The economy is weakening and consumers are in a tough spot. But you wouldn't know it from recent supermarket financial reports. Harris Teeter, Ingles, Ahold and Delhaize were among chains to recently unveil impressive financial results. Does all of this make supermarkets the safe haven during recessionary times?
Not completely, but supermarkets are naturally well positioned to survive a down economy because they offer one-stop shopping and affordable alternatives to restaurants (see related story, Page 1). Supermarkets are also in better shape because they've improved their game plans as some of their competitors have closed down, reducing overall square footage.
However, those advantages won't completely shelter them if the economy continues to falter. Grocers will still have to play block and tackle as each week brings fresh reminders of economic malaise. The government continues to report dismal economic numbers and the media is full of stories about people experiencing hard times.
Some of these stories quote “experts” who advise consumers to make substitutions on food products due to higher prices and to pay grocery bills in cash rather than credit in order to get a better handle on spending. Consumers, in turn, are quoted about how they switched to less expensive cuts of meat, among other strategies.
Food retailers don't need to overhaul their strategies but do need to find innovative ways to show shoppers they care. The highest profile (and probably most clever) case was Wal-Mart's recent announcement of its “economic stimulus” plan, a reference that evoked the Washington debate over tax rebates. Wal-Mart's strategy, which was timed to the Super Bowl period, included price cuts of 10% to 30% on snack foods, televisions, paper goods and other items, as well as no interest for 18 months on purchases of $250 or more with a Wal-Mart credit card.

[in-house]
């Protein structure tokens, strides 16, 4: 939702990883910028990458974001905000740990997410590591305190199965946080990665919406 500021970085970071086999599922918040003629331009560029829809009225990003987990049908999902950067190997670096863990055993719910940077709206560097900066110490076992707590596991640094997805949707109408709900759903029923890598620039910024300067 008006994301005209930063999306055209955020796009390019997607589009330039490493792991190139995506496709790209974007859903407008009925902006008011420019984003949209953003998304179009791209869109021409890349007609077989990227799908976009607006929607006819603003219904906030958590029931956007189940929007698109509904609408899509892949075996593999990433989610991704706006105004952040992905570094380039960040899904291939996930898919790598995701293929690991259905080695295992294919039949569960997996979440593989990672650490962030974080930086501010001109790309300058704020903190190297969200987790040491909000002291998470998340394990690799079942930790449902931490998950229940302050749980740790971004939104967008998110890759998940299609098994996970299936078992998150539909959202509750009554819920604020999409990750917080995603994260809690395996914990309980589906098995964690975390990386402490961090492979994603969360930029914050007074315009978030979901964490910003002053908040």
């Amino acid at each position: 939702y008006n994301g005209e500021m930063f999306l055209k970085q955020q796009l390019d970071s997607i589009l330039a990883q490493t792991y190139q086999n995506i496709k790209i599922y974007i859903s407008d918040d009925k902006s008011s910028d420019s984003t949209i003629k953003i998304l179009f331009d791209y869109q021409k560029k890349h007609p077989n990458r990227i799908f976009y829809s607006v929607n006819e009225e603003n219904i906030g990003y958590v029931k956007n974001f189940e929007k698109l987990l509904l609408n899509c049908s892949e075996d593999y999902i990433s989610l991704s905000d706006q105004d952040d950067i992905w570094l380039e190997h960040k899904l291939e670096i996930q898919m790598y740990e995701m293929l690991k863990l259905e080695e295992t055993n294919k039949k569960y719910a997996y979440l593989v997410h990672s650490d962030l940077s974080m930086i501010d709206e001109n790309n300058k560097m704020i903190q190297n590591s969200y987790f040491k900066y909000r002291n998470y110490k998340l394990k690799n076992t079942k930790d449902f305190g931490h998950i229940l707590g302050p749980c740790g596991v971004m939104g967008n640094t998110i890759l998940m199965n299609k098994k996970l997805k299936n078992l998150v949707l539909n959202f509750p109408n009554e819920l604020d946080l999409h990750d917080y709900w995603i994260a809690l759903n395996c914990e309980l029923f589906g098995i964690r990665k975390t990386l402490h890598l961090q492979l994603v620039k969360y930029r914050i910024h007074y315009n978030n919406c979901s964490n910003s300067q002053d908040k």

Another notable campaign is a fuel promotion sponsored by Big Y, Springfield, Mass. The retailer's “$100,000 Fabulous Fuel Giveaway” contest will award home heating fuel and gasoline prizes to shoppers, who are entered when they purchase five of the retailer's private-label brands. The fact that Big Y's campaign addresses a commodity that's become so expensive for consumers — even though the retailer doesn't operate gas stations itself — shows a level of caring that shoppers can relate to.
There are plenty of other ways to react to this economy. Retailers can boost meal solutions by cross-merchandising; educate shoppers about the reasons for high prices; and play up the advantages of the one-stop shop, product variety and private-label savings. Stores that hold in-store cooking classes might consider an in-store credit/budgeting class to help customers manage their money.
If supermarkets don't reach out, others will. Supervalu recently reported that consumers are trading down to less expensive supermarkets, and the company's Save-A-Lot limited assortment format is launching new marketing initiatives to grab a bigger share of lower-income grocery customers. That's heightened competition in a zero-sum game.
Fortunately, supermarkets don't need to hire economists to develop fixes. They just need to play the role of grocer by tweaking strategies with customers in mind.